Thank you to Elyse Graham ’07 for a fascinating article on Princeton’s rich history with the U.S. intelligence community. It reminded me of another distinguished (yet often overlooked) Princeton alum who escapes mention Graham’s article — Col. William A. Eddy, Class of 1917.
Col. Eddy served as a U.S. Marine in WWI and WWII, was an academic and president of Hobart College and, as a central member of Donovan’s OSS, helped plan the Allied invasion of North Africa. Eddy later served as U.S. minister to Saudi Arabia and was essential in furthering inchoate U.S.-Saudi relations as documented in the well-known photos of President Roosevelt’s meeting with Saudi King Abdulaziz (Ibn Saud) aboard the USS Quincy in 1945. (Eddy is the uniformed man kneeling next to Abdulaziz, translating.)
Eddy went on to serve a crucial role in the formation of what is today’s intelligence community when he was tasked to oversee the transition of the Research and Analysis Branch from the OSS to the Department of State. Eddy is the father of what became today’s Bureau of Intelligence and Research (INR) — the country’s oldest civilian all-source intelligence agency and celebrating its 75th anniversary this year.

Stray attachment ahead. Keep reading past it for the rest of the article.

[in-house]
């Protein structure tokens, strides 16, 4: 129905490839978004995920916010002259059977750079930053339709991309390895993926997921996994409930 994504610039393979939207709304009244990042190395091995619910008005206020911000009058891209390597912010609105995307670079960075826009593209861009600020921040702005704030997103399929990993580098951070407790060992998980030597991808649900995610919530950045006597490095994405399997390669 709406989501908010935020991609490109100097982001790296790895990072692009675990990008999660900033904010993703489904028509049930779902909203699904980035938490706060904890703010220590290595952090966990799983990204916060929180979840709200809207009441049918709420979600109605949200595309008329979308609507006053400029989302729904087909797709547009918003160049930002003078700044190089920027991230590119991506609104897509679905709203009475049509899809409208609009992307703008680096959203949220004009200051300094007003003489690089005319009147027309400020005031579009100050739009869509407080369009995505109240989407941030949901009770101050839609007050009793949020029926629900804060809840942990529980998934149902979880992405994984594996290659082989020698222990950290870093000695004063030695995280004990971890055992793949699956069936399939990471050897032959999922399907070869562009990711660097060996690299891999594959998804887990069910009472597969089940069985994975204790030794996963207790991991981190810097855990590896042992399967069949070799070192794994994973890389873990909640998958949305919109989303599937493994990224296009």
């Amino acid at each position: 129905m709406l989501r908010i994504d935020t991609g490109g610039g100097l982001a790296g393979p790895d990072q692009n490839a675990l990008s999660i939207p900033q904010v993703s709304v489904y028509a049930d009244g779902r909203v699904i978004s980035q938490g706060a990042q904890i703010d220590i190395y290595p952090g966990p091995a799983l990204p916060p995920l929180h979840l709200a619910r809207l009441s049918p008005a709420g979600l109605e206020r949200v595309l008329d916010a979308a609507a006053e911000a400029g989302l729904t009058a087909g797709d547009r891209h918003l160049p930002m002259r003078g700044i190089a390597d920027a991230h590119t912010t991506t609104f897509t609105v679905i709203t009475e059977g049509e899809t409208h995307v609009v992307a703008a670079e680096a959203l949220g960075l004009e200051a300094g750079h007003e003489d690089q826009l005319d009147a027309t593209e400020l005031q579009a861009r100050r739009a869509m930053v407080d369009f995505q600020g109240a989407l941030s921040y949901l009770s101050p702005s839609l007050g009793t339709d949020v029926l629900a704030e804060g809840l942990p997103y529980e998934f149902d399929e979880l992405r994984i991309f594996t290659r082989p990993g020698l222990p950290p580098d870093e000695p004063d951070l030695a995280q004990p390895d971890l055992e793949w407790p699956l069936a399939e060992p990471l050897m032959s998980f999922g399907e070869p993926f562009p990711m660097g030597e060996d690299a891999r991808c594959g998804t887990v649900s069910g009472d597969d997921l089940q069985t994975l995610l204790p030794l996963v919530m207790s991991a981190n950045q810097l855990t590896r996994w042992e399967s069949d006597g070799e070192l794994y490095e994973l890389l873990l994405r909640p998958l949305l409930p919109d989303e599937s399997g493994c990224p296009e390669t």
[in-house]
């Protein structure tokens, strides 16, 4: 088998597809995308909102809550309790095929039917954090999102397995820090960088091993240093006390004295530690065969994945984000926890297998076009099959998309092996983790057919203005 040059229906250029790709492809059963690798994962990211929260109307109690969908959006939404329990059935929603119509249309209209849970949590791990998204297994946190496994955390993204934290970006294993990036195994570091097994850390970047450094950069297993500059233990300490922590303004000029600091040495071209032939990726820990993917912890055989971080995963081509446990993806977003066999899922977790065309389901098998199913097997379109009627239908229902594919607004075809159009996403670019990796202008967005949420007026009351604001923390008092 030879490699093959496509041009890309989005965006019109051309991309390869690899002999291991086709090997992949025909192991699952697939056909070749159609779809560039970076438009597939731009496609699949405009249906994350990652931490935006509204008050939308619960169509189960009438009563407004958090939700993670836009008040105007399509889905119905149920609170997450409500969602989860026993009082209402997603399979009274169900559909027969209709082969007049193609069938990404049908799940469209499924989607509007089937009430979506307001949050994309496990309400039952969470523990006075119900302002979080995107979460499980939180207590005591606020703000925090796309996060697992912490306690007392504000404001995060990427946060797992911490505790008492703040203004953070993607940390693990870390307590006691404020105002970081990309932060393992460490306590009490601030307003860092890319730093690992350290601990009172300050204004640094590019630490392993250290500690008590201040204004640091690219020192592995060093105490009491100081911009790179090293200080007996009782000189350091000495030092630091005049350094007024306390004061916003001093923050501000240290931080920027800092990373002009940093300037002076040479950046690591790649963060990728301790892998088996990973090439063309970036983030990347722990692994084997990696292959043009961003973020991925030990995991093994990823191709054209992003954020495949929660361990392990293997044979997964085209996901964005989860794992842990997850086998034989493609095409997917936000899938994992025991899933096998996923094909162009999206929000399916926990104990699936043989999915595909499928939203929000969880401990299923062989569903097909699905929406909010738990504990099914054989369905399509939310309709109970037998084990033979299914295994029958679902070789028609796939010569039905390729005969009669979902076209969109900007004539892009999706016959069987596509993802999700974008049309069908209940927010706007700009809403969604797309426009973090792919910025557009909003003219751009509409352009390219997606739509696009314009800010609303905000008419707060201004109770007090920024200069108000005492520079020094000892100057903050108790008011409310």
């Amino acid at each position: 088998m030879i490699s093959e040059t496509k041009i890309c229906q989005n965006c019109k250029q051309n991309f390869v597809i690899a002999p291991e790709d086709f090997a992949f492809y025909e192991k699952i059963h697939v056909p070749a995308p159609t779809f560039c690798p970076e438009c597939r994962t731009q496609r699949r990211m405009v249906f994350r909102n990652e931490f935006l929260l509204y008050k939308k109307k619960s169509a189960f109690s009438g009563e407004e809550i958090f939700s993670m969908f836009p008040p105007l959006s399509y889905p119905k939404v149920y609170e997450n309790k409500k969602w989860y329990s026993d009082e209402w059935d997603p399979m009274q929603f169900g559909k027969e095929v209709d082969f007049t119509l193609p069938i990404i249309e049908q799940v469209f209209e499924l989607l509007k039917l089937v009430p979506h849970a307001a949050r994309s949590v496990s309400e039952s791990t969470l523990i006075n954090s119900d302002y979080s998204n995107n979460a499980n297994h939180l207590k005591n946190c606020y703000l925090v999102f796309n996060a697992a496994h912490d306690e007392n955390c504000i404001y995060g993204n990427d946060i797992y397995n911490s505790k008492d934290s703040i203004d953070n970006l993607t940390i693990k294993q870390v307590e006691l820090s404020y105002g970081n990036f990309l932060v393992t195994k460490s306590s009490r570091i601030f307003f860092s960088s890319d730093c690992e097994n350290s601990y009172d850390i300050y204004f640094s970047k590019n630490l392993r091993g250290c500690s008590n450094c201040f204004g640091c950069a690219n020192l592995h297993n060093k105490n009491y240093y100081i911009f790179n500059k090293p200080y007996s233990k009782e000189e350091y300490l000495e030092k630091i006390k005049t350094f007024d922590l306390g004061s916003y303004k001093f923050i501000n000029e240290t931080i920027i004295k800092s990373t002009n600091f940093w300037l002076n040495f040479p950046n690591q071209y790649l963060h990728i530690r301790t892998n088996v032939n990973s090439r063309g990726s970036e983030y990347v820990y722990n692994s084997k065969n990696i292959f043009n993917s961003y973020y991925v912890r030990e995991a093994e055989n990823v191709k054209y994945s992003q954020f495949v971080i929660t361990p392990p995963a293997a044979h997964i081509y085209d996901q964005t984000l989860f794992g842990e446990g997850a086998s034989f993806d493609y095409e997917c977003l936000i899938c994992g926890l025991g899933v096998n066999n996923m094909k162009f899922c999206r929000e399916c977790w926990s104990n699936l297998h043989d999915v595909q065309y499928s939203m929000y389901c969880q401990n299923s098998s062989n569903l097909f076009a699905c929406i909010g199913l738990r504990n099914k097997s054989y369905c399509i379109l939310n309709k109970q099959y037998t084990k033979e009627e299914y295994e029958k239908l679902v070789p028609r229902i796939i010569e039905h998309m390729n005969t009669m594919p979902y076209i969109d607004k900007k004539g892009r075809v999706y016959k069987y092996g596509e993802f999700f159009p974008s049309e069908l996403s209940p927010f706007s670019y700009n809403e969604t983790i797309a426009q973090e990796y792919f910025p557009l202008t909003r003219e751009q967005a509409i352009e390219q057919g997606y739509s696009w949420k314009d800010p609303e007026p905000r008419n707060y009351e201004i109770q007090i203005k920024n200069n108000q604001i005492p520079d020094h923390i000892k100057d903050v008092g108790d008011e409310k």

Readers can learn more about Eddy from “The Many Lived of William Alfred Eddy,” by C. A. Prettiman published in The Princeton University Library Chronicle (Winter 1992) and Arabian Knight, by Thomas W. Lippman (2008, Selwa Press).